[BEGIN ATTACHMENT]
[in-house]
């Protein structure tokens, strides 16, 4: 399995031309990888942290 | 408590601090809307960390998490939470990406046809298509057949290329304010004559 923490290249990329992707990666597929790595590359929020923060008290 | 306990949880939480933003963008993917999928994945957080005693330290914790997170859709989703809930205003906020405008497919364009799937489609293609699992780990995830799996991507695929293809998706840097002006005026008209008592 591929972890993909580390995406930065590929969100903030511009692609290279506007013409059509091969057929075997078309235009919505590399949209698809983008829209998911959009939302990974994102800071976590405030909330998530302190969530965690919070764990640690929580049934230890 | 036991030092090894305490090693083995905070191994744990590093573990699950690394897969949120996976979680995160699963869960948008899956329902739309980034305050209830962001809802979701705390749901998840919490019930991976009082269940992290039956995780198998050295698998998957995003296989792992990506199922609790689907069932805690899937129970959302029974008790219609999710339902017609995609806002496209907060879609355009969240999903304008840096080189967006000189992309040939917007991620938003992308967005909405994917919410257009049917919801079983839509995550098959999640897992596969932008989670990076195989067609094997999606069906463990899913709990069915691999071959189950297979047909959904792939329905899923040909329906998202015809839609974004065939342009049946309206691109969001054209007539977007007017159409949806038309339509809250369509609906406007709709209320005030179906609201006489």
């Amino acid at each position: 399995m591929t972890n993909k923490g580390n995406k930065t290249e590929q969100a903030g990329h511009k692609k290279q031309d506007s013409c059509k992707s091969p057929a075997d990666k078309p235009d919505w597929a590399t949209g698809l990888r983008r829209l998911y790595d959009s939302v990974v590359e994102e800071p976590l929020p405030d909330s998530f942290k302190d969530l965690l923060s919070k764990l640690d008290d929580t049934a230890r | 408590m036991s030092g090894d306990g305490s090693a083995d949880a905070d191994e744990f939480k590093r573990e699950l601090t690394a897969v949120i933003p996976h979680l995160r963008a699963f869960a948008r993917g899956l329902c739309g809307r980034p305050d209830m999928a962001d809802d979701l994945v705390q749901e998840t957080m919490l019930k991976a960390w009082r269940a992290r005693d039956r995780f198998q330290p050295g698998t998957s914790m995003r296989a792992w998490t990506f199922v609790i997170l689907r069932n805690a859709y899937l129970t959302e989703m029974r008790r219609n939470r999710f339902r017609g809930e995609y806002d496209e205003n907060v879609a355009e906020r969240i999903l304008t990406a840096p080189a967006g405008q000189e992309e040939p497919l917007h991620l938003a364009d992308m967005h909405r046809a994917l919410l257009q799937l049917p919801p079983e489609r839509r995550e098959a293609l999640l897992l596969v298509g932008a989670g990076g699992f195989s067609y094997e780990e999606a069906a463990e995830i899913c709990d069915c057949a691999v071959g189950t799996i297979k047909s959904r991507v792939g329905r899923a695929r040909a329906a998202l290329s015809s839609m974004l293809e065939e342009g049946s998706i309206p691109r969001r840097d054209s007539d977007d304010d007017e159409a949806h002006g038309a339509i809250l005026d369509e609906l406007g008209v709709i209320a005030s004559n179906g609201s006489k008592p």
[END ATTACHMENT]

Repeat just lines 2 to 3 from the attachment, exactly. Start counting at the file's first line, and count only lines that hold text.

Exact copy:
């Protein structure tokens, strides 16, 4: 399995031309990888942290 | 408590601090809307960390998490939470990406046809298509057949290329304010004559 923490290249990329992707990666597929790595590359929020923060008290 | 306990949880939480933003963008993917999928994945957080005693330290914790997170859709989703809930205003906020405008497919364009799937489609293609699992780990995830799996991507695929293809998706840097002006005026008209008592 591929972890993909580390995406930065590929969100903030511009692609290279506007013409059509091969057929075997078309235009919505590399949209698809983008829209998911959009939302990974994102800071976590405030909330998530302190969530965690919070764990640690929580049934230890 | 036991030092090894305490090693083995905070191994744990590093573990699950690394897969949120996976979680995160699963869960948008899956329902739309980034305050209830962001809802979701705390749901998840919490019930991976009082269940992290039956995780198998050295698998998957995003296989792992990506199922609790689907069932805690899937129970959302029974008790219609999710339902017609995609806002496209907060879609355009969240999903304008840096080189967006000189992309040939917007991620938003992308967005909405994917919410257009049917919801079983839509995550098959999640897992596969932008989670990076195989067609094997999606069906463990899913709990069915691999071959189950297979047909959904792939329905899923040909329906998202015809839609974004065939342009049946309206691109969001054209007539977007007017159409949806038309339509809250369509609906406007709709209320005030179906609201006489």
């Amino acid at each position: 399995m591929t972890n993909k923490g580390n995406k930065t290249e590929q969100a903030g990329h511009k692609k290279q031309d506007s013409c059509k992707s091969p057929a075997d990666k078309p235009d919505w597929a590399t949209g698809l990888r983008r829209l998911y790595d959009s939302v990974v590359e994102e800071p976590l929020p405030d909330s998530f942290k302190d969530l965690l923060s919070k764990l640690d008290d929580t049934a230890r | 408590m036991s030092g090894d306990g305490s090693a083995d949880a905070d191994e744990f939480k590093r573990e699950l601090t690394a897969v949120i933003p996976h979680l995160r963008a699963f869960a948008r993917g899956l329902c739309g809307r980034p305050d209830m999928a962001d809802d979701l994945v705390q749901e998840t957080m919490l019930k991976a960390w009082r269940a992290r005693d039956r995780f198998q330290p050295g698998t998957s914790m995003r296989a792992w998490t990506f199922v609790i997170l689907r069932n805690a859709y899937l129970t959302e989703m029974r008790r219609n939470r999710f339902r017609g809930e995609y806002d496209e205003n907060v879609a355009e906020r969240i999903l304008t990406a840096p080189a967006g405008q000189e992309e040939p497919l917007h991620l938003a364009d992308m967005h909405r046809a994917l919410l257009q799937l049917p919801p079983e489609r839509r995550e098959a293609l999640l897992l596969v298509g932008a989670g990076g699992f195989s067609y094997e780990e999606a069906a463990e995830i899913c709990d069915c057949a691999v071959g189950t799996i297979k047909s959904r991507v792939g329905r899923a695929r040909a329906a998202l290329s015809s839609m974004l293809e065939e342009g049946s998706i309206p691109r969001r840097d054209s007539d977007d304010d007017e159409a949806h002006g038309a339509i809250l005026d369509e609906l406007g008209v709709i209320a005030s004559n179906g609201s006489k008592p």